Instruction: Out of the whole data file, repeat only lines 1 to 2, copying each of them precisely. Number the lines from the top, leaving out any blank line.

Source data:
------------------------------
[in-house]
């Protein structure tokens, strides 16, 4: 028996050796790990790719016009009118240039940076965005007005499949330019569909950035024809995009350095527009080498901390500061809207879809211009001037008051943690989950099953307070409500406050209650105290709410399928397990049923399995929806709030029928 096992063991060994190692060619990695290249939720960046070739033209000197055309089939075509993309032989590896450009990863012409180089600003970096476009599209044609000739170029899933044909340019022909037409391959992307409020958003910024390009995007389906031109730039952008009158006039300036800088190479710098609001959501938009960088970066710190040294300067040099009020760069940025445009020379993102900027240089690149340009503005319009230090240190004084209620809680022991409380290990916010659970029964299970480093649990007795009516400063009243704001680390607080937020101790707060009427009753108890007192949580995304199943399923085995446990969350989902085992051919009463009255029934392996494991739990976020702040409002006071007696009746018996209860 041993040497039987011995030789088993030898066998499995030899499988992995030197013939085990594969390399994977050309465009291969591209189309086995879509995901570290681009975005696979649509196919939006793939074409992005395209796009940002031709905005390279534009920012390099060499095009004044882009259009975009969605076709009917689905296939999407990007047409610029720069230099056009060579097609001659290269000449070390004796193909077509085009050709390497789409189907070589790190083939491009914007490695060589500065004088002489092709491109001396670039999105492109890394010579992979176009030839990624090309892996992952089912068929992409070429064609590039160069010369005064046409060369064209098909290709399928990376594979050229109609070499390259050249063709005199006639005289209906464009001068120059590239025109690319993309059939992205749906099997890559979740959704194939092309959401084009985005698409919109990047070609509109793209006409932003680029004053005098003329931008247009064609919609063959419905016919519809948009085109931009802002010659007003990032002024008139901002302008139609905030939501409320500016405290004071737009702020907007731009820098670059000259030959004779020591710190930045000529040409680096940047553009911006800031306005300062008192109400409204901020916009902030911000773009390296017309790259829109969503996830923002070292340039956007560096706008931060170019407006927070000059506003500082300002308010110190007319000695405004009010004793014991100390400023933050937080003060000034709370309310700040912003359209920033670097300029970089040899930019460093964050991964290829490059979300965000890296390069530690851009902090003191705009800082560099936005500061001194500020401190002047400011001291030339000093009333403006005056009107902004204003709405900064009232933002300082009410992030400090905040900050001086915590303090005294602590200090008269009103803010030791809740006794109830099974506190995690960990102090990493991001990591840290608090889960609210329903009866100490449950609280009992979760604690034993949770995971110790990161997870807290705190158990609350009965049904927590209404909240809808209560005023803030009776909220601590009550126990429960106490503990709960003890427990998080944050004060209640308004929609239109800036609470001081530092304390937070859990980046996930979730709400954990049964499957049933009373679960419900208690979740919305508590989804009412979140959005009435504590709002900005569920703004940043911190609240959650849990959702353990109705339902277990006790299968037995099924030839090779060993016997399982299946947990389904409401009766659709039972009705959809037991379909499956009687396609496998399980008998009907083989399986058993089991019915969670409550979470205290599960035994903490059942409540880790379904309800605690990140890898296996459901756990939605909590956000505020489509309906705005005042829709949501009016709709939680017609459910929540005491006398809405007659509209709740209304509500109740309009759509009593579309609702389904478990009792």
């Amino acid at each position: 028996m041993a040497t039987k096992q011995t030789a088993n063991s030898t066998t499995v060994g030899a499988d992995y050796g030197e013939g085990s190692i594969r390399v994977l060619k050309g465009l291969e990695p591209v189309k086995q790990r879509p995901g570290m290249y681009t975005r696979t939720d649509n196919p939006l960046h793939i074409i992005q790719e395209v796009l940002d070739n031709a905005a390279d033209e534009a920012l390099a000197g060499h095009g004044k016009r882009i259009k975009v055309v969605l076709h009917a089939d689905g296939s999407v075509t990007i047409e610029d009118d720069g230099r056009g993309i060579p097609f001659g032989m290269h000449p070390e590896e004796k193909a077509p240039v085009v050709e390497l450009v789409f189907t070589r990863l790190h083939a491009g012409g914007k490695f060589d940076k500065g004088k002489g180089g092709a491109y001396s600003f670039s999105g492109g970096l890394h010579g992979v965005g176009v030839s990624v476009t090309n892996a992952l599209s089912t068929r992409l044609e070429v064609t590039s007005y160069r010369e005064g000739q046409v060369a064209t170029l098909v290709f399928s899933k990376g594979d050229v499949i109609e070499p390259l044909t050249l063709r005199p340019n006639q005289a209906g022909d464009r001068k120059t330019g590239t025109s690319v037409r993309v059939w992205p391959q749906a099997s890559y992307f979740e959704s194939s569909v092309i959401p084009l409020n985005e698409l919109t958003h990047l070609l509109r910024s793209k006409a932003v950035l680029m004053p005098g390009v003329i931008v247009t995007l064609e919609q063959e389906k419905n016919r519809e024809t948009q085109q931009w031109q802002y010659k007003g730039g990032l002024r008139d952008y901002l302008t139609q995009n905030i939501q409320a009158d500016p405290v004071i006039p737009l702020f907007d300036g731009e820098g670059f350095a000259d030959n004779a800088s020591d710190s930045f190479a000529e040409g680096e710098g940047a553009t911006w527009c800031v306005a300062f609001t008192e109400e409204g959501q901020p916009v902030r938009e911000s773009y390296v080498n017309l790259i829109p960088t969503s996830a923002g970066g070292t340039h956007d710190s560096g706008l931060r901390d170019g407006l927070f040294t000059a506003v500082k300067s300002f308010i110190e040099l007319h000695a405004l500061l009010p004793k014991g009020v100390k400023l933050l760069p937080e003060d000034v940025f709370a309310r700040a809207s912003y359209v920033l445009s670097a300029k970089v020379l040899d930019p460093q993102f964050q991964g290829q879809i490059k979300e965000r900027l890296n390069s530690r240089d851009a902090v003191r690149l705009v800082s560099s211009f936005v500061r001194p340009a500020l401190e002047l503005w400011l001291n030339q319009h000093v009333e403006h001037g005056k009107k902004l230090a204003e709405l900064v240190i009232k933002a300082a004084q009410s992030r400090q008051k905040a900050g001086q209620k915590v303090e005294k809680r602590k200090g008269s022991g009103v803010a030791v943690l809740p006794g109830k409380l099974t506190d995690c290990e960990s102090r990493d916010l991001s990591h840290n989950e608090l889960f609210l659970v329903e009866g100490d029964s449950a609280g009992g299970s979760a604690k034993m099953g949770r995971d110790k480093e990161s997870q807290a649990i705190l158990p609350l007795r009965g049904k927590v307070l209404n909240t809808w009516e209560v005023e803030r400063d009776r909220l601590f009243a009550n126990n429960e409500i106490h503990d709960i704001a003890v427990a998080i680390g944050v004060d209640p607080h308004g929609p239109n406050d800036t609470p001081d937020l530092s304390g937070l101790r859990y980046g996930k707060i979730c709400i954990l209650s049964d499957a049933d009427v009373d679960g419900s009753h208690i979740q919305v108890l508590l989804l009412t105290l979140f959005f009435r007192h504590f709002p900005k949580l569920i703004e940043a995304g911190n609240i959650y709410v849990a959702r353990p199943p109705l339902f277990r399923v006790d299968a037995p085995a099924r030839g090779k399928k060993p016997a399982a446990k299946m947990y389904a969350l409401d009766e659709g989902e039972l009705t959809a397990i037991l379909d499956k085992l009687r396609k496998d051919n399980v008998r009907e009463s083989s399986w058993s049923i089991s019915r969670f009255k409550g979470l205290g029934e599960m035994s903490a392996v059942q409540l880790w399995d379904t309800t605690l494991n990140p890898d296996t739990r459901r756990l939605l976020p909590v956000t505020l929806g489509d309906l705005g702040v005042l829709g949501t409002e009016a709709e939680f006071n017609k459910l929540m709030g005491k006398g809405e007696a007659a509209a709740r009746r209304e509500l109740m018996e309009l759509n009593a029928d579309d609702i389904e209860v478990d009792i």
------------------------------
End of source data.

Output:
[in-house]
């Protein structure tokens, strides 16, 4: 028996050796790990790719016009009118240039940076965005007005499949330019569909950035024809995009350095527009080498901390500061809207879809211009001037008051943690989950099953307070409500406050209650105290709410399928397990049923399995929806709030029928 096992063991060994190692060619990695290249939720960046070739033209000197055309089939075509993309032989590896450009990863012409180089600003970096476009599209044609000739170029899933044909340019022909037409391959992307409020958003910024390009995007389906031109730039952008009158006039300036800088190479710098609001959501938009960088970066710190040294300067040099009020760069940025445009020379993102900027240089690149340009503005319009230090240190004084209620809680022991409380290990916010659970029964299970480093649990007795009516400063009243704001680390607080937020101790707060009427009753108890007192949580995304199943399923085995446990969350989902085992051919009463009255029934392996494991739990976020702040409002006071007696009746018996209860 041993040497039987011995030789088993030898066998499995030899499988992995030197013939085990594969390399994977050309465009291969591209189309086995879509995901570290681009975005696979649509196919939006793939074409992005395209796009940002031709905005390279534009920012390099060499095009004044882009259009975009969605076709009917689905296939999407990007047409610029720069230099056009060579097609001659290269000449070390004796193909077509085009050709390497789409189907070589790190083939491009914007490695060589500065004088002489092709491109001396670039999105492109890394010579992979176009030839990624090309892996992952089912068929992409070429064609590039160069010369005064046409060369064209098909290709399928990376594979050229109609070499390259050249063709005199006639005289209906464009001068120059590239025109690319993309059939992205749906099997890559979740959704194939092309959401084009985005698409919109990047070609509109793209006409932003680029004053005098003329931008247009064609919609063959419905016919519809948009085109931009802002010659007003990032002024008139901002302008139609905030939501409320500016405290004071737009702020907007731009820098670059000259030959004779020591710190930045000529040409680096940047553009911006800031306005300062008192109400409204901020916009902030911000773009390296017309790259829109969503996830923002070292340039956007560096706008931060170019407006927070000059506003500082300002308010110190007319000695405004009010004793014991100390400023933050937080003060000034709370309310700040912003359209920033670097300029970089040899930019460093964050991964290829490059979300965000890296390069530690851009902090003191705009800082560099936005500061001194500020401190002047400011001291030339000093009333403006005056009107902004204003709405900064009232933002300082009410992030400090905040900050001086915590303090005294602590200090008269009103803010030791809740006794109830099974506190995690960990102090990493991001990591840290608090889960609210329903009866100490449950609280009992979760604690034993949770995971110790990161997870807290705190158990609350009965049904927590209404909240809808209560005023803030009776909220601590009550126990429960106490503990709960003890427990998080944050004060209640308004929609239109800036609470001081530092304390937070859990980046996930979730709400954990049964499957049933009373679960419900208690979740919305508590989804009412979140959005009435504590709002900005569920703004940043911190609240959650849990959702353990109705339902277990006790299968037995099924030839090779060993016997399982299946947990389904409401009766659709039972009705959809037991379909499956009687396609496998399980008998009907083989399986058993089991019915969670409550979470205290599960035994903490059942409540880790379904309800605690990140890898296996459901756990939605909590956000505020489509309906705005005042829709949501009016709709939680017609459910929540005491006398809405007659509209709740209304509500109740309009759509009593579309609702389904478990009792």